The Sam Kastanis Case — (HBO)

SSRI Ed note: Woman in withdrawal from Prozac, Trazodone stabs her 3 children, herself to death, husband is charged but escapes due to testimony of astute pathologist.

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The Sam Kastanis Case

Ann Tracy, Ph.D., Executive Director of the International Coalition for Drug Awareness, confirmed that this woman was in a two week withdrawal from Prozac and another antidepressant, trazadone,  at the time of the murder-suicide.

On the morning of November 17, 1991, Sam Kastanis placed a 911 call, telling police that his son was bleeding, his fingers chopped off. Arriving at the scene, police discovered Kastanis in the midst of a grisly scene: three children and Sam’s wife Margaret had been stabbed to death. Although Sam insisted he was innocent, he was arrested and brought to trial.   The evidence seemed overwhelming until Dr. Joseph Burton examined the bodies, and determined that based on the difference in wounds found on the children and the cuts on Margaret’s hand (seen left), the most likely scenario was that Margaret (who had a history of mental problems) had killed her children (injuring herself with the knife in the process) and then committed suicide by stabbing herself in the heart (she was the only one who did not have defensive wounds on her body).

Margaret Kastanis was also the only one with the blood of all three children on her (T-shirt seen right). As a result of Dr. Burton’s findings, Sam Kastanis was acquitted.

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Family Says Wife Of Kastanis Underwent Personality Change — (Deseret News)

By Deseret News  May 19, 1993, 12:00am MDT

Brian West, Staff Writer

While prosecutors continued to present evidence that Sam Kastanis killed his wife and three children, friends and family members gave compelling testimony Tuesday that his wife may have been the perpetrator.

The testimony came during the first day of a bond hearing to determine if Kastanis should be released from jail before his capital-murder trial begins June 14.Margaret Kastanis underwent a dramatic personality change during the last eight months of her life, her parents, sister and two neighbors testified. Margaret Kastanis was suicidal and talked of divorcing her husband because she felt she was an unfit mother and wife.

Margaret Kastanis’ downfall began when she befriended a neighbor who has multiple personalities, witnesses testified.

Pam Anderson, a friend and the Relief Society president in Kastanis’ LDS ward, discouraged Margaret Kastanis from getting involved with the neighbor because of the woman’s emotional problems. But before long, the two women got to be “very, very good friends,” Anderson said.

But Anderson said both women eventually discussed severing their relationship because they realized neither one was good for the other.

“That person had basically taken over her life at that point,” Marian Griffiths said of her sister. “She couldn’t make a move, she felt, without this person knowing.”

Eventually, Margaret Kastanis began acting paranoid and believed her house was being watched and her phone bugged.

“She was afraid of (the neighbor’s) multiple personalities and what those multiple personalities were capable of,” Anderson said. “She was afraid for her family’s life.”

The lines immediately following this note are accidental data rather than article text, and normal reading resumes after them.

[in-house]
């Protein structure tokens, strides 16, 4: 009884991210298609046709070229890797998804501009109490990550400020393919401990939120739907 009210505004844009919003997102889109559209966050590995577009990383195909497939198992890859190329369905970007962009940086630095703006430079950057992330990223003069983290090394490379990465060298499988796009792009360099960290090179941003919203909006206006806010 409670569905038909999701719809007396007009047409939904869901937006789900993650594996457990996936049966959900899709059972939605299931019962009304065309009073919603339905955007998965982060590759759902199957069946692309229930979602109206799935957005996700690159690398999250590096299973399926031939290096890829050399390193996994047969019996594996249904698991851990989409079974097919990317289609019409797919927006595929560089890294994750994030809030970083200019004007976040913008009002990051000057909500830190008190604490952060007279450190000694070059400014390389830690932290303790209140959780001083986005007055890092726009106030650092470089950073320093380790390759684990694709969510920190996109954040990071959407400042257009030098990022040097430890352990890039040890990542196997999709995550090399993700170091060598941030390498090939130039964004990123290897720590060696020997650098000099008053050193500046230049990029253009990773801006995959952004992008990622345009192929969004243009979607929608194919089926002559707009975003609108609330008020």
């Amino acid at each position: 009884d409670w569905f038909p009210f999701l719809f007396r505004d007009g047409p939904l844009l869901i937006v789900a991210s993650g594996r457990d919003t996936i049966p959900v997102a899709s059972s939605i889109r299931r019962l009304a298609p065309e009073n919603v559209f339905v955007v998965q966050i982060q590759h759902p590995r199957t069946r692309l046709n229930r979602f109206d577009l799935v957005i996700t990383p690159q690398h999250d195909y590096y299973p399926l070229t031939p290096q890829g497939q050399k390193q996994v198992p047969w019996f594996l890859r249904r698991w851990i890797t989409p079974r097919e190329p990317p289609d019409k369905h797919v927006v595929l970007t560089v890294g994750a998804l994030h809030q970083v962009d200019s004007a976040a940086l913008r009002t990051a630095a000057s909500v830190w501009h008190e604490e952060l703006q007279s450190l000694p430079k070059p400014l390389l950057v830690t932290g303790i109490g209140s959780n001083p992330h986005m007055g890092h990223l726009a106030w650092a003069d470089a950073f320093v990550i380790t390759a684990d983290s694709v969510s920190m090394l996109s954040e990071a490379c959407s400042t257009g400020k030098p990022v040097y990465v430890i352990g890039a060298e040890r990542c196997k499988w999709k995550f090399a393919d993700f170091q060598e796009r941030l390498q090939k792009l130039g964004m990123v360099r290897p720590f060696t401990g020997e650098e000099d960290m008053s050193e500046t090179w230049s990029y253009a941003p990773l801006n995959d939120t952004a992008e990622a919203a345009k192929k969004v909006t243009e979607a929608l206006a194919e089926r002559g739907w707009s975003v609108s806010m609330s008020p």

Griffiths said her sister told her, ” `All I tried to do is help her, and how can this turn out so bad?’ and `I’m probably not going to make it through the end of the year.’ ”

The Kastanis family sold their house and planned to move because of the neighbor, Margaret Kastanis’ mother testified.

Margaret Kastanis talked with Anderson about committing suicide and discussed divorcing her husband because she felt inadequate as a mother and wife. “She said, `I love Sam, and he deserves better,’ ” Griffiths said.

“She wanted to be the best at church. She wanted to care for all her neighbors. She wanted to do it all” but couldn’t, Griffiths added.

The witnesses all said that throughout it all, Sam Kastanis remained loving and patient with her.

Frances Jenkins said she spoke with her daughter the night before she and her three children were killed. “I never heard a voice so flat. She said there’s nothing more to say and that’s it. That’s the only thing she said.”

Sam Kastanis said he was outside in an unattached garage the morning of Nov. 17, 1991, when his wife and three children were bludgeoned to death inside the house. He says his wife must have killed the children, then herself.

Jenkins said her daughter once woke her to tell her, ” `You may have to raise these children,’ and I said, `Margaret, they need their mother.’ ” Jenkins also told police that Margaret Kastanis said, “I can’t leave the kids with you, and I can’t leave the kids with Sam and I can’t go on.”

But Anderson said Margaret Kastanis once told her she didn’t know how her kids could survive without her or how she could survive without her children.

Blood-spatter expert Ron Englert testified Tuesday that he has conducted additional tests since the preliminary hearing in September and has gathered more evidence to support his theory that Kastanis killed the victims.

Englert has testified that bloody hand prints and blood spatters on the clothing of Sam Kastanis prove he is the person who administered the deadly stabbings and blows.

Third District Judge Dennis Frederick will decide whether Kastanis should be released from the jail on $125,000 bond until the trial on June 14. He was free for three months, but a judge revoked the bail following a preliminary hearing and sent him back to jail.

Defense attorney Ron Yengich appealed the ruling to the Utah Supreme Court, which ruled Kastanis should have had a bail hearing with an opportunity to cross-examine witnesses. Now, however, attorneys fear bail hearings may become “minitrials.”